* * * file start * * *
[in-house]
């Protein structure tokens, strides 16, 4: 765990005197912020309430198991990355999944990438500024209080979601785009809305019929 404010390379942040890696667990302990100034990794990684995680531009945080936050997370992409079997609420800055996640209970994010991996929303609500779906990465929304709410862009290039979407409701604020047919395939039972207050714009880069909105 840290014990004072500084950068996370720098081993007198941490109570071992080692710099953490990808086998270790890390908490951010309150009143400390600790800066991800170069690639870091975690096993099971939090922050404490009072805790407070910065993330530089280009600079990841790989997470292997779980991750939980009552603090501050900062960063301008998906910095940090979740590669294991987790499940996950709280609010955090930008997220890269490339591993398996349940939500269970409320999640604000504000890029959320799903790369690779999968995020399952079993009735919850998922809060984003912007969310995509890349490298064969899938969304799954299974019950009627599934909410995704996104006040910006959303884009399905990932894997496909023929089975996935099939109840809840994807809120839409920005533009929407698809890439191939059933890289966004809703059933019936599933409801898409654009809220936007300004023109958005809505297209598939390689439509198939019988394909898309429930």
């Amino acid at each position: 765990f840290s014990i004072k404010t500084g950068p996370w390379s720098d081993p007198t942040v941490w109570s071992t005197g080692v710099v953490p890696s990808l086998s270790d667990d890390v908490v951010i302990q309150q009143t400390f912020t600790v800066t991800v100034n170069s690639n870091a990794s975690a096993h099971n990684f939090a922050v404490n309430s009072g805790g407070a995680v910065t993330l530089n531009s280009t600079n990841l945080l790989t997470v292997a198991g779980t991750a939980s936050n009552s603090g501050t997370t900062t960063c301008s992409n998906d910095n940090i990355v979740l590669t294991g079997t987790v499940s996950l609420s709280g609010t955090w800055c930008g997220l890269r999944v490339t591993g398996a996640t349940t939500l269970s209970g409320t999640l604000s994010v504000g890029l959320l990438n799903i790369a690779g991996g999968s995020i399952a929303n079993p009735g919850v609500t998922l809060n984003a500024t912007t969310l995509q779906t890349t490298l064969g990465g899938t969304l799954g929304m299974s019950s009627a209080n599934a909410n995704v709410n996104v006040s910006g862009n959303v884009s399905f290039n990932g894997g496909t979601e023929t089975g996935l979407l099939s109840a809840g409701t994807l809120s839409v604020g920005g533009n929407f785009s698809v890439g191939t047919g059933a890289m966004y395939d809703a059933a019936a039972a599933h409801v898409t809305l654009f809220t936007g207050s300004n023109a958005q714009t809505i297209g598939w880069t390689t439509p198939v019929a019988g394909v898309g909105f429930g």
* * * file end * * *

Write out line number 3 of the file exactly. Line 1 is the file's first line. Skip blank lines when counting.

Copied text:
């Amino acid at each position: 765990f840290s014990i004072k404010t500084g950068p996370w390379s720098d081993p007198t942040v941490w109570s071992t005197g080692v710099v953490p890696s990808l086998s270790d667990d890390v908490v951010i302990q309150q009143t400390f912020t600790v800066t991800v100034n170069s690639n870091a990794s975690a096993h099971n990684f939090a922050v404490n309430s009072g805790g407070a995680v910065t993330l530089n531009s280009t600079n990841l945080l790989t997470v292997a198991g779980t991750a939980s936050n009552s603090g501050t997370t900062t960063c301008s992409n998906d910095n940090i990355v979740l590669t294991g079997t987790v499940s996950l609420s709280g609010t955090w800055c930008g997220l890269r999944v490339t591993g398996a996640t349940t939500l269970s209970g409320t999640l604000s994010v504000g890029l959320l990438n799903i790369a690779g991996g999968s995020i399952a929303n079993p009735g919850v609500t998922l809060n984003a500024t912007t969310l995509q779906t890349t490298l064969g990465g899938t969304l799954g929304m299974s019950s009627a209080n599934a909410n995704v709410n996104v006040s910006g862009n959303v884009s399905f290039n990932g894997g496909t979601e023929t089975g996935l979407l099939s109840a809840g409701t994807l809120s839409v604020g920005g533009n929407f785009s698809v890439g191939t047919g059933a890289m966004y395939d809703a059933a019936a039972a599933h409801v898409t809305l654009f809220t936007g207050s300004n023109a958005q714009t809505i297209g598939w880069t390689t439509p198939v019929a019988g394909v898309g909105f429930g």